ANSWERS: 13
  • That is a tough one. I guess it depends on your belief system and how old the child is. I would also address the fears of them not being next if the child is young. I'm glad that I believe in the after life because that sure helps a great deal when dealing with a child and death.
  • That is a tough one. Sit beside them;put your am around them and listen and answer quietly. Perhaps tell them they have gone to play with the other angels. Sad!!
  • Children these days know more about death and accept it as a fact of life as they see it quite often in TV shows. Often they do not need any comforting. They accept death as something natural, I have seen.
  • Let them grieve but try to do more fun things with them so grieving doesn't turn into depression!
  • Encourage them to talk about how they feel. Hold them and say you are sorry. Discuss then realities of death and how much it hurts. Share your experiences.
  • Just tell the child that his parents sended your friend to a different state & he wont be back in a very long time.
  • On Monday, a girl from around the corner had a snow tubing accident and died after she struck a tree. The school has grief counselors for the other kids in the middle school. These kids are finding some measure of comfort in thinking that God needed her as an angel. Personally, this would make me hate God. I am just glad I have cats and not kids.
  • Although school counceling is wonderful, personal counceling outside of the school may be best. I wouldn't pressure your child to talk to you about it, but make sure he/ she is aware the door is open when and if they are ready to talk. ... Sometimes just knowing they have someone to talk to helps. On occasion you may want to ask ... " have you thought about (friend who passed) lately " ... leaving the door open to talk - but not forceing it. If your child doesn't respond by starting a full conversation, that's ok, he/she is again reminded you are there when needed.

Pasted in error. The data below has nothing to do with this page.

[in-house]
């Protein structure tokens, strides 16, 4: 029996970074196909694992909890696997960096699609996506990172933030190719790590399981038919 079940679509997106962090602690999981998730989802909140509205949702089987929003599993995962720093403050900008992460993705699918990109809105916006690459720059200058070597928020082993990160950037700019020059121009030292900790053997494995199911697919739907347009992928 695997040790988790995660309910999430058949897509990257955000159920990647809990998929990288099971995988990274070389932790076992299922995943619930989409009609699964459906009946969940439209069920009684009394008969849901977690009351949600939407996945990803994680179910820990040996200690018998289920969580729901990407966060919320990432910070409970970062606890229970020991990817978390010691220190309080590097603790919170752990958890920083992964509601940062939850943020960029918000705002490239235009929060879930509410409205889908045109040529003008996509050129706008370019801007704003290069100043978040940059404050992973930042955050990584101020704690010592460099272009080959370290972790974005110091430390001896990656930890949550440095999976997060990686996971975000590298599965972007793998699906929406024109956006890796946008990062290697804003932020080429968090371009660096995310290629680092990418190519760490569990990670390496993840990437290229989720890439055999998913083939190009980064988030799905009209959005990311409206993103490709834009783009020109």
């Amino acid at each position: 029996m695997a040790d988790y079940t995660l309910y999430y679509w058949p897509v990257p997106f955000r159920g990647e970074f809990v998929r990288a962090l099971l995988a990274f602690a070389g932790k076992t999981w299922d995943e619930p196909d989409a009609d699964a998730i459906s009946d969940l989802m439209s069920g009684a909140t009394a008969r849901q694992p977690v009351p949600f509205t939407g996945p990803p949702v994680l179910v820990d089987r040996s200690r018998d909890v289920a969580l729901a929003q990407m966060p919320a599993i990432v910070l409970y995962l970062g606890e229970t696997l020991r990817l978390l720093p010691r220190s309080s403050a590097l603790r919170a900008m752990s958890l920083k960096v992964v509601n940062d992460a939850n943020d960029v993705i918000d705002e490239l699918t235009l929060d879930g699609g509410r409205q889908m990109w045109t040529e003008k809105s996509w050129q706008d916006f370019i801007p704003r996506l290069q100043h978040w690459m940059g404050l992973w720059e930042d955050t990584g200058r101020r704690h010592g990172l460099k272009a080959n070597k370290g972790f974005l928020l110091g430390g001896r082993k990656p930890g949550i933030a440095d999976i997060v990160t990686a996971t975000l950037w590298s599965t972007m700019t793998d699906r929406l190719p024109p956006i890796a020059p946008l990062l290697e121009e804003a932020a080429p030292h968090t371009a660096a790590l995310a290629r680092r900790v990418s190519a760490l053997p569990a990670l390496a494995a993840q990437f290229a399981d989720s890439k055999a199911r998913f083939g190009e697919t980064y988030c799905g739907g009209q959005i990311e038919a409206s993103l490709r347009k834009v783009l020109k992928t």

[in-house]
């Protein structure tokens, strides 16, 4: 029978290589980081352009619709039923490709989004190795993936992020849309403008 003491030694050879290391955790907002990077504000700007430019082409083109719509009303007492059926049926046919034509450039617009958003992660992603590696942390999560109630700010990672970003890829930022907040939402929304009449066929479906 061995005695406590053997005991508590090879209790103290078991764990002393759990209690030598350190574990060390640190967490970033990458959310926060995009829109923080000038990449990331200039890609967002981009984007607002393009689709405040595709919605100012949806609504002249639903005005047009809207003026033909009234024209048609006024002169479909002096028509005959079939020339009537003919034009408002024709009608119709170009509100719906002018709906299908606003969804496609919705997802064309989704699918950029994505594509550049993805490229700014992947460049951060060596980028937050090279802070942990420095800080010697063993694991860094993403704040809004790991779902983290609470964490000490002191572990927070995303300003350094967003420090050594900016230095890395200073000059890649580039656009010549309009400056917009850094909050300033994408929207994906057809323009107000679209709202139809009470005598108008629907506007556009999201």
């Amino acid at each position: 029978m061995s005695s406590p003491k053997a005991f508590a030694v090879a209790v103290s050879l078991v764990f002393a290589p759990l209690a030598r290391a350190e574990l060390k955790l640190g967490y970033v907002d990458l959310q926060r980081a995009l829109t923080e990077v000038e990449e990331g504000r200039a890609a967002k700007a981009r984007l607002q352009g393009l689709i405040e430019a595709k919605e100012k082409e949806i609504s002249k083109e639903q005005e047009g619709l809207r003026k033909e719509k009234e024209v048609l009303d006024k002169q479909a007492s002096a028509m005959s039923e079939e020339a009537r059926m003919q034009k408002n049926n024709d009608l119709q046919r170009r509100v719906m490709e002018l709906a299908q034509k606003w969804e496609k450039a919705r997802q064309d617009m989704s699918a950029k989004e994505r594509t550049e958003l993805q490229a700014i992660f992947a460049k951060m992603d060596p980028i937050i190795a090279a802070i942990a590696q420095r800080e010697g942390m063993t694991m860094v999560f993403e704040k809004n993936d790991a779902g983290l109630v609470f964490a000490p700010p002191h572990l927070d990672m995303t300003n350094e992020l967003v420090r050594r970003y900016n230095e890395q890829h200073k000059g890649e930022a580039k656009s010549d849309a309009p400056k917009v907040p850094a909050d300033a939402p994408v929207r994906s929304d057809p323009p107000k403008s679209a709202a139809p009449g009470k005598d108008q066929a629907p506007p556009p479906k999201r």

• you can't do it alone. just listen and be mindful and respectful to what your child has to say about the situation. talk about it; tell your child your experience with death of loved ones in your life. don't make it sound too happy or too sad, just let it come out naturally. if age appropriate, allow your child the choice of attending the funeral. when i was 12, a friend of mine passed away tragically and my mother asked me to choose. i preferred not to go to the funeral and pay my respects privately to the family later. that was my choice and i'm glad i had an option. make sure your child is eating and sleeping. if your child chooses to sleep in all day and not talk to anyone, let them do it for a few days (if they do not have obligations such as work/school). ask your child what they want you to do. good luck.
  • by diverting his mind in some other place and work
  • Since you've commented that your daughter is an adult, the only thing you can do is to let her know that you are there for her. Let her know how much you love her. If any sense can be made from her friend's death, it should be that we always need to let our friends and family know how important they are to us. If we can show how much we care about our loved ones, no will ever die without knowing they were loved. May she find comfort in this time of sadness.
  • Well , don't make a big deal out of it but listen to them, take walks with them and talk to them. They'll tell you what hurts and your job to explain to them that life will not always be fair to you. Take the good moments in life to appreciate those around you on such walks and gain a renewed respect for life. There is no right or wrong method, just ones that are more tactful then others.
  • I am sorry for your daughter's loss Ed. Just listen to her everytime she wants to talk about her friend, even if she has told you the same story 40 times. Be the great daddy, I am sure you are.

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